Companies don’t hire them because of their skill or what they may contribute to the work force. They’re hired because they have a pulse. Spare bodies, decked out in holiday ensembles, whose main purpose is to corral consumers the same way a fence encages cattle. And they’re equally as helpful.

The twentysomething blonde behind the register is one such employee. You can tell by the slow, cautious way she pecks at the keys and her confused expression if someone—God forbid—asks her where an item can be found. She’s the reason for the sick amount of time I’ve wasted waiting to buy these shoes.

The good news is, I’m about to cross the finish line. I step up, with only one more customer left in front of me—a tall, regal-looking older lady in a pricey red coat and genuine pearl earrings. I take out my wallet so I can pay as quickly as possible and get the hell out of here.

See the blazing yule before us,

Fa la la la la la, la la la la.

Strike the harp and join the chorus,

Fa la la la la, la la la la

But my hope of an imminent escape is crushed when the blond temp rings up the purple Burberry of London tie and tells the old lady, “That will be one hundred and ninety-five dollars and thirty cents.”

Pearl Earrings looks offended. “That can’t be correct. This tie is on sale for one hundred and fifty dollars—not one eighty.”

A panicked expression swamps the blonde’s face. She taps a few buttons on the register and swipes the tie’s bar code with the red laser beam. “It’s ringing up at one hundred and eighty. Plus tax.”

I push a hand through my dark hair and listen for the predictable old woman response.


“That’s false advertising! I refuse to pay a penny over one fifty.”

The hopeless temp looks around for assistance, but there’s none to be found. So, like the knight in shining armor I am, I come to her rescue.

“Why don’t you do a manual override?”

Her eyes gaze at me without a clue. “A what?”

I gesture to the register. “It’s a computer—it has to do what you tell it to. Override the price and put it in as one fifty.”

She gulps. “I . . . I don’t know how to do that.”

Of course she doesn’t.

“I’m going to have to find my manager.”

No. No way I’m gonna stand here twiddling my thumbs for another twenty frigging minutes. And I refuse to walk out, either—too much of my precious time is already invested in these shoes.

Despite the frustration churning in my gut, I shift my attention to the pearl-wearing red coat and turn on the charm that—even with a ring on my finger—women of all ages are still helpless to resist. “Last-minute Christmas shopping?”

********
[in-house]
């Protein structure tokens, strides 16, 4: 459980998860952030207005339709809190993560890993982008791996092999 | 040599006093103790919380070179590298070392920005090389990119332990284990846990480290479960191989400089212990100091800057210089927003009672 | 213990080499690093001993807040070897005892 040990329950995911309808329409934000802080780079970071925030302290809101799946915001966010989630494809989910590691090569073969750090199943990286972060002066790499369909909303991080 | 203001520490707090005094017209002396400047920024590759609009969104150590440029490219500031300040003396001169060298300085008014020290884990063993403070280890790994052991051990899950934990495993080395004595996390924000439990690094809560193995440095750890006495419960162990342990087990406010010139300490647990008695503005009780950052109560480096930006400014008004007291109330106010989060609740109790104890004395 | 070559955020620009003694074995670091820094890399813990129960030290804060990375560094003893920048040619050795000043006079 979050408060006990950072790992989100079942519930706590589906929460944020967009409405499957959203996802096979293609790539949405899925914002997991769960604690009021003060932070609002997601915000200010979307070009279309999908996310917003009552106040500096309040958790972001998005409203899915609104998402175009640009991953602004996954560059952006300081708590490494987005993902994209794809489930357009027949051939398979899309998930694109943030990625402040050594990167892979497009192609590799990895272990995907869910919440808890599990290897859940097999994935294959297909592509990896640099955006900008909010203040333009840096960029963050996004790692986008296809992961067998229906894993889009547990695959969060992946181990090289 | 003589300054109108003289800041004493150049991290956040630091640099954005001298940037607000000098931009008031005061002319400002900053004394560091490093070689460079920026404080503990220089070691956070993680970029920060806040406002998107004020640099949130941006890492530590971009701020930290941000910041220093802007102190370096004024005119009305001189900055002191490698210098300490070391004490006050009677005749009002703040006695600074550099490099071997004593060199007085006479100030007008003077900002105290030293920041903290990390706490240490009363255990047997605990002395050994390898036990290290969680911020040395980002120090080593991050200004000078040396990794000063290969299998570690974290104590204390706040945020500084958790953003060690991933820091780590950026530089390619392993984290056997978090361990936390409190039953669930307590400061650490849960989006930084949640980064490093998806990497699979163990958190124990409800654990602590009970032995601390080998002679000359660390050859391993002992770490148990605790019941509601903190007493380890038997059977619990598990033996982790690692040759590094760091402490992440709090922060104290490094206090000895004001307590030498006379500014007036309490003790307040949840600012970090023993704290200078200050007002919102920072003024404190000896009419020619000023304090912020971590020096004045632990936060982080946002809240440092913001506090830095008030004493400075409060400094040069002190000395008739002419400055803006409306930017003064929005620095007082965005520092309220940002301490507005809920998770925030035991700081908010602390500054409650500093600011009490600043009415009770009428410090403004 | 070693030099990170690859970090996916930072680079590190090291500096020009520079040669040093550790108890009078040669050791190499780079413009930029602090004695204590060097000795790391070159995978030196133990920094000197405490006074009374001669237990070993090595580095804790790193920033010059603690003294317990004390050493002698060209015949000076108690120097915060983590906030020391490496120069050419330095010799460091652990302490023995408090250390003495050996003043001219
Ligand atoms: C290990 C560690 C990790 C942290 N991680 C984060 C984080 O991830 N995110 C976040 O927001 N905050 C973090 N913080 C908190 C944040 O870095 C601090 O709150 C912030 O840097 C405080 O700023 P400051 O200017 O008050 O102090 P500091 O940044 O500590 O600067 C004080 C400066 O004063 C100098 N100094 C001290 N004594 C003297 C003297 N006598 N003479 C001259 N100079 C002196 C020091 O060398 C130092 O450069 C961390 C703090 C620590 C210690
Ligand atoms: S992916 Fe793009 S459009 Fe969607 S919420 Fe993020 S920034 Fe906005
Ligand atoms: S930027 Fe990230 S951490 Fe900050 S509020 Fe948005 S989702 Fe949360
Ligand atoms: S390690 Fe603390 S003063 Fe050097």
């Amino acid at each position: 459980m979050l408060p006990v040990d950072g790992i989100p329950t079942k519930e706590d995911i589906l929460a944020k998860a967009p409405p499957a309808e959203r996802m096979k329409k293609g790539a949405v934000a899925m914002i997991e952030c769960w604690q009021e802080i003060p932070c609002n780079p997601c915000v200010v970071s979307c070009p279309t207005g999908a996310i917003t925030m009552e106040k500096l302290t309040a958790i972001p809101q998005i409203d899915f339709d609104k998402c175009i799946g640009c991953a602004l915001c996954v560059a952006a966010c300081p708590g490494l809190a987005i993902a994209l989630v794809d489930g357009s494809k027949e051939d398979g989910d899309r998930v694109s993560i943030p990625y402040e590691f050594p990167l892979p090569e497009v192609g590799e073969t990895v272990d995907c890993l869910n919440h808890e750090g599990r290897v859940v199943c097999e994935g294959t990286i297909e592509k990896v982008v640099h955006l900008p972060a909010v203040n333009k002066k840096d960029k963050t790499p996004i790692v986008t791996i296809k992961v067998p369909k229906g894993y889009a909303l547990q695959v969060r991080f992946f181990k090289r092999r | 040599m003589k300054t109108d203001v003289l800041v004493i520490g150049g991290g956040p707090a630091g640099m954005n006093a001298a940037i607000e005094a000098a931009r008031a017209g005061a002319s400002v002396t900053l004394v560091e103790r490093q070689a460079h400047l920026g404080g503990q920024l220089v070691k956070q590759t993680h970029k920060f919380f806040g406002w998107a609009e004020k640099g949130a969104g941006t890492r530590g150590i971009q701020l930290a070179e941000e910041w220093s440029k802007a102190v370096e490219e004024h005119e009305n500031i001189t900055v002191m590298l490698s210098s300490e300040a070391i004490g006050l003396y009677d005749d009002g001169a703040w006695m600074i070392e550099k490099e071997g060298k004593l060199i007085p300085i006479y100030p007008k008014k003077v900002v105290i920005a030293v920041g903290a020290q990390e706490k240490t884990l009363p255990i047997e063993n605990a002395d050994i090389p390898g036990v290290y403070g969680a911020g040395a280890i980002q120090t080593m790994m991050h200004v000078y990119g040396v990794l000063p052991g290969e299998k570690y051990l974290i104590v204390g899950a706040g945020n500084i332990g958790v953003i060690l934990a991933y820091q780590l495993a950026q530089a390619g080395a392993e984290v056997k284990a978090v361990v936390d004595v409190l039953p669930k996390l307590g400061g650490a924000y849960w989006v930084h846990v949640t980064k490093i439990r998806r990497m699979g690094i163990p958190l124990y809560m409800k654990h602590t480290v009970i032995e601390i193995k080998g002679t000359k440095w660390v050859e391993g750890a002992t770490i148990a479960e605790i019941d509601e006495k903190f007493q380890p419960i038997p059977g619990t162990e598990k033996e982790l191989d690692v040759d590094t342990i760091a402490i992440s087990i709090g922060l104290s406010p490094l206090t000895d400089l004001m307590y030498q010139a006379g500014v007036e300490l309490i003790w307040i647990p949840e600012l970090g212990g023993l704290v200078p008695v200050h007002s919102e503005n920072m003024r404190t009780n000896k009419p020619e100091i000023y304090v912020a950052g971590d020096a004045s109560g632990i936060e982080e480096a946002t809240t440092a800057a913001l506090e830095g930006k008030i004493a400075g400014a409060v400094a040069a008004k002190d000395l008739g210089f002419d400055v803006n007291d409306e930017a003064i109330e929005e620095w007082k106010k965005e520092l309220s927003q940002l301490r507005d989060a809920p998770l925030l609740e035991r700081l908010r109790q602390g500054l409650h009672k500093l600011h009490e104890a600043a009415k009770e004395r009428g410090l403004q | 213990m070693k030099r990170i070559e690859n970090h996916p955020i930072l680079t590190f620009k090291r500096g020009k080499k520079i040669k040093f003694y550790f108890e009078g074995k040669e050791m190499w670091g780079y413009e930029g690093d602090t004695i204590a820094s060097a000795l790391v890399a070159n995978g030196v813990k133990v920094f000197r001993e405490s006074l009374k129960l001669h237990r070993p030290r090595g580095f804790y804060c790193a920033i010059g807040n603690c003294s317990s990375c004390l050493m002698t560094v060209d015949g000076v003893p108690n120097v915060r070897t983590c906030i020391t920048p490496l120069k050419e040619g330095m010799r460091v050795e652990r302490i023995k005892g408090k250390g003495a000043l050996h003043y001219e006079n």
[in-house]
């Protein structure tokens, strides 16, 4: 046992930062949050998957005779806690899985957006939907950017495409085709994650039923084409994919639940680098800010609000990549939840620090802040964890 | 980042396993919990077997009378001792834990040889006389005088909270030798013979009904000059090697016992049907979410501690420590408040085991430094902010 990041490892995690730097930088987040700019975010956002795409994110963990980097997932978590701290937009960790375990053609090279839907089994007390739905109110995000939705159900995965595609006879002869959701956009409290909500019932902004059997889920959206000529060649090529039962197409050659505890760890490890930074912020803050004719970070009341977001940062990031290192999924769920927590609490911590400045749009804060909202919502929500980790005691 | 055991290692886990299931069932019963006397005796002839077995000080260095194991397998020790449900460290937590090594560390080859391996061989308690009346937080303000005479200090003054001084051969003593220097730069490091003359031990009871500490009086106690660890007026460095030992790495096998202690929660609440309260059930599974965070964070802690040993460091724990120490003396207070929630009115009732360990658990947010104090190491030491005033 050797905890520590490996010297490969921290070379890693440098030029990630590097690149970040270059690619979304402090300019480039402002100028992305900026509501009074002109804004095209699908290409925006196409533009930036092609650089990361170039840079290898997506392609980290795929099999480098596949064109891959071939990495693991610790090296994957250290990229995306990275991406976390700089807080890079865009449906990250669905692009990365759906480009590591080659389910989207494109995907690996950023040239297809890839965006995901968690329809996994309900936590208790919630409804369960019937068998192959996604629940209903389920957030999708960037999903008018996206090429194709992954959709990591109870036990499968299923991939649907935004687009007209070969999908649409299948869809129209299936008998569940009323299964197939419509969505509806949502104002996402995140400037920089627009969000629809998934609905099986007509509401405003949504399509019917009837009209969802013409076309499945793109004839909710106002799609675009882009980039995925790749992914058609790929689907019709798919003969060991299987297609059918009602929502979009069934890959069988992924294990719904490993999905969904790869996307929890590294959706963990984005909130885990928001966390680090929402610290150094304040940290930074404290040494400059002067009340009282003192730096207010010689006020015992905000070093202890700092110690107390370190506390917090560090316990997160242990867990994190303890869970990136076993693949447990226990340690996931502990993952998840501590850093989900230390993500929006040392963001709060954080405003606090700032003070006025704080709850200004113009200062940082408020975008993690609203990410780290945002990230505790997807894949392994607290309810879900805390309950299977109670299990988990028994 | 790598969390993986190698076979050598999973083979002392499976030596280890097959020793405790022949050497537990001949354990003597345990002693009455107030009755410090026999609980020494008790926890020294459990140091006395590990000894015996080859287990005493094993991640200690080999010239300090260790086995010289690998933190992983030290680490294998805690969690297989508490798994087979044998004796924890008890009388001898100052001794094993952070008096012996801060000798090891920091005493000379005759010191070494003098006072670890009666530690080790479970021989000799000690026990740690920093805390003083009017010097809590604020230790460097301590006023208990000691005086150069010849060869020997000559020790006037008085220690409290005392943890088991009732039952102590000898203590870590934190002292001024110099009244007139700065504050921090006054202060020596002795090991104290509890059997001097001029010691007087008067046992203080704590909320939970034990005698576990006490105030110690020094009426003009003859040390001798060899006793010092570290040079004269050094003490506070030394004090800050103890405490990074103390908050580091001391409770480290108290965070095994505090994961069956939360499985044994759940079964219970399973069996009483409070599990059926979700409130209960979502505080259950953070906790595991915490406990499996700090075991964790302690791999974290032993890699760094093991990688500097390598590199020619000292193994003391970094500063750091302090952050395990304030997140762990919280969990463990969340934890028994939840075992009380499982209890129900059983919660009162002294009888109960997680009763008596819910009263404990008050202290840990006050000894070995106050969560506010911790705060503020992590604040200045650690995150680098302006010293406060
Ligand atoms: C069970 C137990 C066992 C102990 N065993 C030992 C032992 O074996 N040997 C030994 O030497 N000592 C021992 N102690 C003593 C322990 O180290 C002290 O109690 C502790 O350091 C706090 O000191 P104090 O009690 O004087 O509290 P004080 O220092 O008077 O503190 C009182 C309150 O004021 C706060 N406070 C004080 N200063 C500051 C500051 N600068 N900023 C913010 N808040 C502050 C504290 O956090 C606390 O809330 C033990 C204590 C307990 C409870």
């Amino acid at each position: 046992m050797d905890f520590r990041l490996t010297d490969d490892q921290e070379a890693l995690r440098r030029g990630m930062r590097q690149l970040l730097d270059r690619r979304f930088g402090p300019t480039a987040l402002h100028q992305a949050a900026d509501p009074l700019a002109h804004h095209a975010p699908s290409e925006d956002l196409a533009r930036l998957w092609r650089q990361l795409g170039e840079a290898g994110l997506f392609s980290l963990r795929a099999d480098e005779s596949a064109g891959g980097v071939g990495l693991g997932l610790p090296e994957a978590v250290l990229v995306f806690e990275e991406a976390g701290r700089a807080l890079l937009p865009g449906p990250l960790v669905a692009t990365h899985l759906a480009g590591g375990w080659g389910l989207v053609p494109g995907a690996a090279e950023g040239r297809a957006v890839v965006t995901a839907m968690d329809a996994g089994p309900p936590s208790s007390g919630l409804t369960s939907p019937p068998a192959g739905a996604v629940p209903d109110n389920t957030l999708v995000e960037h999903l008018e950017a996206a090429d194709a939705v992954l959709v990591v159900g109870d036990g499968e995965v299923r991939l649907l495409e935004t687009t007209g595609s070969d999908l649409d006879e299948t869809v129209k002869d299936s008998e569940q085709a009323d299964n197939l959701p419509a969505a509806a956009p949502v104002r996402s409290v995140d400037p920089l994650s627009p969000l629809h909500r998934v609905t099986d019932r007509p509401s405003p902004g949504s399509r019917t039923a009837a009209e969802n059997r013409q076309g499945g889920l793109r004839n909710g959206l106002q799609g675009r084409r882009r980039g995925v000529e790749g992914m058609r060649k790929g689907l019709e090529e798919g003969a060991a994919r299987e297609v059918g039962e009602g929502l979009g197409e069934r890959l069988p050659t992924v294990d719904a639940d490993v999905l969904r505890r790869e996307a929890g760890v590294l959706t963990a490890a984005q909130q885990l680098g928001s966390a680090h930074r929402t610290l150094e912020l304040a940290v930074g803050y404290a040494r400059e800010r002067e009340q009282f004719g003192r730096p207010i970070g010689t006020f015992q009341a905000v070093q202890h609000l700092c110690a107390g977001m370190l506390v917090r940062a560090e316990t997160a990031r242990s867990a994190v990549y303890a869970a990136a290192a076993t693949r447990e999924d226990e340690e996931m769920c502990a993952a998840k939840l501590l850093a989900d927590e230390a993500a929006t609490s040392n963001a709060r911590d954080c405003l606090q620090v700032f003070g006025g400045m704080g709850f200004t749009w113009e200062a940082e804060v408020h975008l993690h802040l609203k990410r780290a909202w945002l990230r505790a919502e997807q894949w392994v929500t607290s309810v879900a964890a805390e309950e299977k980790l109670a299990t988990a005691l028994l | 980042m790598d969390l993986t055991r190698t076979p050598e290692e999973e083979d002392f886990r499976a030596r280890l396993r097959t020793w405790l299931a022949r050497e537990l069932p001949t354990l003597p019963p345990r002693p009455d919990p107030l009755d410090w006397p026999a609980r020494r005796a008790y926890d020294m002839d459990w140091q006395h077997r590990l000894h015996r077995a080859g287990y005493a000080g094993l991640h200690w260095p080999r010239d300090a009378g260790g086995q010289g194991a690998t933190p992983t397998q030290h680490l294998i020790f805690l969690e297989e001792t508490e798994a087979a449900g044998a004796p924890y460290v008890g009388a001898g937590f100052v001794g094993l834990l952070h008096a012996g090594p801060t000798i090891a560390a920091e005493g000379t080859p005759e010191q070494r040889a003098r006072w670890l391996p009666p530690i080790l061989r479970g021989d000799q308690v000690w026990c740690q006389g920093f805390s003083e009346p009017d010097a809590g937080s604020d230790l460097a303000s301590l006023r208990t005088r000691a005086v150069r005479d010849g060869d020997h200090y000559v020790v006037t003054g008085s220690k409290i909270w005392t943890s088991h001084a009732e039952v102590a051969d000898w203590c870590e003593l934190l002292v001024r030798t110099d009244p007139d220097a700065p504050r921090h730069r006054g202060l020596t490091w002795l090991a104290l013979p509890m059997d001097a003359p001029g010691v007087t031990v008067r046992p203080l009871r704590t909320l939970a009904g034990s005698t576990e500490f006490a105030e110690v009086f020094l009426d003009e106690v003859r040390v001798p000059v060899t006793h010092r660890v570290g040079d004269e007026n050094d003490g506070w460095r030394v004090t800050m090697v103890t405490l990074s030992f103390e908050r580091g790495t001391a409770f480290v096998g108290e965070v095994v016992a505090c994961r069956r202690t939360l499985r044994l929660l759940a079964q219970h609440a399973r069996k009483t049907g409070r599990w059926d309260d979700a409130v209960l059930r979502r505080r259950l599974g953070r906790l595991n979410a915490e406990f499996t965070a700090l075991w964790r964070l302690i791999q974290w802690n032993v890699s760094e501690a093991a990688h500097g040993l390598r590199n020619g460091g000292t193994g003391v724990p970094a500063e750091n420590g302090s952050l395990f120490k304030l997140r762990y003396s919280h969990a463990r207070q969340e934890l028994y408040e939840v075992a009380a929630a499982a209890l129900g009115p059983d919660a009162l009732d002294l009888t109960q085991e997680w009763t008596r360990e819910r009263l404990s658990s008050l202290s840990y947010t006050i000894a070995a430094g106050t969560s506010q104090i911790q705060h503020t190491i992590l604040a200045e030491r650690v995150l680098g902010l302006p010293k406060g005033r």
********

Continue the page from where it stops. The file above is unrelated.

She nods. “That’s right, for my husband.”

“You have excellent taste. I’m a connoisseur of ties myself, and that one is superb.”

It’s working—she smiles. “Thank you, young man.”

“Tell you what, how about we save some time and I’ll front the extra thirty dollars so you can purchase this tie for your lucky husband, at not a penny over one hundred and fifty dollars?”

Her brow wrinkles. It was already wrinkled with age—but now it wrinkles more.

“It’s not about the cost, it’s the principle of the matter. They should stand by the price advertised.”

“I couldn’t agree more. Principles are important—which is exactly why I’m making my offer. Here it is, Christmas Eve, and I’ve been too busy to show any goodwill toward my fellow man—or woman. This gesture will make me really feel the Christmas spirit. You’d be doing me a favor, miss.”

The “miss” was just the right touch. Because her eyes sparkle, and she grins warmly. “Well, when you put it that way, how can I say no?”

I wink. “I guess you can’t.”

I smack thirty dollars on the counter and the old lady hands over her black card. While the very relieved temp places the boxed tie in a shopping bag with a ridiculous amount of useless tissue paper, Pearl Earrings glances at my left hand. Then she pulls a business card out of her purse, slides it toward me, and whispers low, “My husband and I host parties every month. Parties for . . . adventurous . . . couples.”

Oh boy.

“You’d certainly be doing me a favor if you attend.” She winks. “I would thoroughly enjoy having you. Think about it.”

I wait until she walks away before I chuckle. Just goes to show you—don’t judge a freak by their cover. The wild ones come in all shapes, sizes . . . and ages.

The holiday-hire hands me my prized shoes, and I’m finally able to head home to my wife and our terribly wonderful son.

Follow me in merry measure,

Fa la la, la la la, la la la.

While I tell of Yuletide treasure,

Fa la la la la, la la la la

I shut the door to our apartment and toss the mail down on the front hall table—mostly last-minute Christmas cards. Nothing says “you were an afterthought” like getting a Christmas card on Christmas Eve. I hang up my black wool coat and slide the shopping bag with Kate’s new shoes under the table, to be wrapped later.

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